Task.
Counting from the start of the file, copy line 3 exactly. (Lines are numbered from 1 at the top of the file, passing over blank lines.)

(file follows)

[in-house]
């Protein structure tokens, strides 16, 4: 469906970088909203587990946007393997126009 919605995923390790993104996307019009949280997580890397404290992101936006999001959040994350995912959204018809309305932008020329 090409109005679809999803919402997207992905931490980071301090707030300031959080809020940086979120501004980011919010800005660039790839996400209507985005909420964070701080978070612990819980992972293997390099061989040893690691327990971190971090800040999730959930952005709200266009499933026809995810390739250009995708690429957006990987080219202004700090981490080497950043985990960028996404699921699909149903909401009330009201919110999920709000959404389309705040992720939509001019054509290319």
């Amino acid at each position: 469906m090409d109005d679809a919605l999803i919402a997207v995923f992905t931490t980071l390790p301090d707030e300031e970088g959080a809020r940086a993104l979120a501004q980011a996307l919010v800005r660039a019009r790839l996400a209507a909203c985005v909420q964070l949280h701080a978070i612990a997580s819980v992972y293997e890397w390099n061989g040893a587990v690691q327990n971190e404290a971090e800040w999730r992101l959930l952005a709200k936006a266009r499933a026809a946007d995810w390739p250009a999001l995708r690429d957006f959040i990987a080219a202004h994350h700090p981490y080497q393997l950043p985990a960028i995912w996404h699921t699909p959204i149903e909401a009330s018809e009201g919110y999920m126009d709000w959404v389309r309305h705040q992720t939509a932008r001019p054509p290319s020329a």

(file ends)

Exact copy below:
């Amino acid at each position: 469906m090409d109005d679809a919605l999803i919402a997207v995923f992905t931490t980071l390790p301090d707030e300031e970088g959080a809020r940086a993104l979120a501004q980011a996307l919010v800005r660039a019009r790839l996400a209507a909203c985005v909420q964070l949280h701080a978070i612990a997580s819980v992972y293997e890397w390099n061989g040893a587990v690691q327990n971190e404290a971090e800040w999730r992101l959930l952005a709200k936006a266009r499933a026809a946007d995810w390739p250009a999001l995708r690429d957006f959040i990987a080219a202004h994350h700090p981490y080497q393997l950043p985990a960028i995912w996404h699921t699909p959204i149903e909401a009330s018809e009201g919110y999920m126009d709000w959404v389309r309305h705040q992720t939509a932008r001019p054509p290319s020329a």